One of my partners told me today of an aggressive move by a hospital (where he does some surgery) to “buy” his practice.  Valuing his independence and understanding what this purchase would really mean, he continues to reject their advances.  Typically, hospitals buy a doctor, put him on salary, get him to sign a very wordy, complicated contract and monitor his every move.  Payment of overhead, including malpractice insurance is usually part of the deal.  If certain performance criteria aren’t met or if this physician refers patients “outside of the hospital network” the lack of performance criteria kick in and the contracted salary amount is reduced, usually significantly, sometimes half the original amount.  If the doctor wants to tell the hospital to “shove it, I’m out of here,” he finds out that he must buy an expensive malpractice policy to seal the opening at the tail of the policy, for an unaffordable amount.  He is stuck.  Screwed.  And then there are the “no-compete” clauses.

I know of very few physicians that would sell out again.  Almost without exception they would undo the sale if they could and go back to being their own boss, working for their patients rather than the hospital hatchet man.  This buy out works beautifully for one group of docs, however:  the old guys.  At the end of their career, an old doctor takes the money, sheds the overhead and, well, he basically goes to the beach.  The hospital cuts his pay the next year and, well, he basically quits.  He was going to quit anyway.  ”Shove it, I’m out of here,” works now.  

Austrian economists have a phrase that describes the influence of time, or rather, the perceived lack of time, on economic actors and their actions.  Hans Hoppe’s wonderful book, “Democracy, The God That Failed,” contains the explanation of this concept with which I am most familiar.  Simply, time is finite, like almost everything else.  As we perceive that with age, we have less time remaining, our value for the remaining time changes (usually increases) and more “short sighted” or “short term” decisions are likely to be made.  Older people (many times with a higher time preference than when they were young and more long-sighted) are more likely to buy a dream car/house/RV/watch/bracelet, you name it.  Those with a high time preference tend to be spenders, those with a low time preference tend to be savers, folks with more of a stomach for delayed gratification.  Hoppe relates this behavior to crime and other variables in one of the most brilliant books I’ve ever read.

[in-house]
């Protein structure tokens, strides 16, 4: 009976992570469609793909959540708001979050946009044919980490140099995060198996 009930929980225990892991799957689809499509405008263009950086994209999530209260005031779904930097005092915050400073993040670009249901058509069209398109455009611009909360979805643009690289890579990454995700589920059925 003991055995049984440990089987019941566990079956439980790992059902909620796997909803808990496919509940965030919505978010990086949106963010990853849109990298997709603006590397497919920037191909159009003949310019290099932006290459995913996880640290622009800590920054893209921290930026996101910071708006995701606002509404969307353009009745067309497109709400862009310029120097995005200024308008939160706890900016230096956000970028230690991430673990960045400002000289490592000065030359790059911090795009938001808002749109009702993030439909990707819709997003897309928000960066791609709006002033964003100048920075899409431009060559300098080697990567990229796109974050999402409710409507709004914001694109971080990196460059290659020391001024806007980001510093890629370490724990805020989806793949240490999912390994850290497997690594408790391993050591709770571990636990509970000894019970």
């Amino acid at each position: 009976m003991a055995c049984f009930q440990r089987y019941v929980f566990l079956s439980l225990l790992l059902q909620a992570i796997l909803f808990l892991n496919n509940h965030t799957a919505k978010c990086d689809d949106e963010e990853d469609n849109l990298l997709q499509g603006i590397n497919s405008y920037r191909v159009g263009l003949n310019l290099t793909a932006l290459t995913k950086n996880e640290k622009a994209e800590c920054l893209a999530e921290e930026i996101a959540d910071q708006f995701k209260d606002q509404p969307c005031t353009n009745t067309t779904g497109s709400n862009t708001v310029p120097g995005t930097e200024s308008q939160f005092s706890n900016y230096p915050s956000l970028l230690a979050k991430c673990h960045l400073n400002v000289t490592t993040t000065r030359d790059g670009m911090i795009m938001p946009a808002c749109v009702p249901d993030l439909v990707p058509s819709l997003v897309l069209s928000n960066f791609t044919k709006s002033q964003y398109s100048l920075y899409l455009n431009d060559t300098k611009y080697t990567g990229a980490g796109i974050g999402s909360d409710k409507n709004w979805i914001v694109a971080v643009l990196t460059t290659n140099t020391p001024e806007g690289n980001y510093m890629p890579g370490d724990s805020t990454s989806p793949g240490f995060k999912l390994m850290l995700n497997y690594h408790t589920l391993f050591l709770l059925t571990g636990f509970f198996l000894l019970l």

Back to the old doctor and to the point.  This old doctor’s high time preference inclines him to leave all of the younger doctors holding the bag.  His sell-out strengthens the position in the marketplace of giant, corporate hospitals.  He knows this is a disaster for medical practice, in general, and for his younger peers, in particular.  He doesn’t care, or cares not enough due to his altered perception of time’s meaning/value.  

Older partners in businesses tend to follow this concept, as economic actors, as well.  As a partnership ages, for instance, the older partners are moved to sell out, cash out, leaving the younger partners holding the bag.  This same concept applies to health care, as well, now that I think about it.  What other explanation could you give for the older Medicare beneficiary who says, “..don’t touch my Medicare!”  knowing full well that this disastrous Ponzi scheme will bankrupt his children and grandchildren unless it is radically changed, if not abolished.  The altered concept of time jades their actions, as no right-minded grandparent I know would purposely harm his progeny.

My apologies to any Austrian economists that read this, as my explanation is grossly simplified and perhaps even inaccurate in some way.  It is with significant trepidation that I took this topic on, as the likelihood of paraphrasing Dr. Hoppe accurately and without error is very close to nil.  Let me know what you think.

G. Keith Smith, M.D.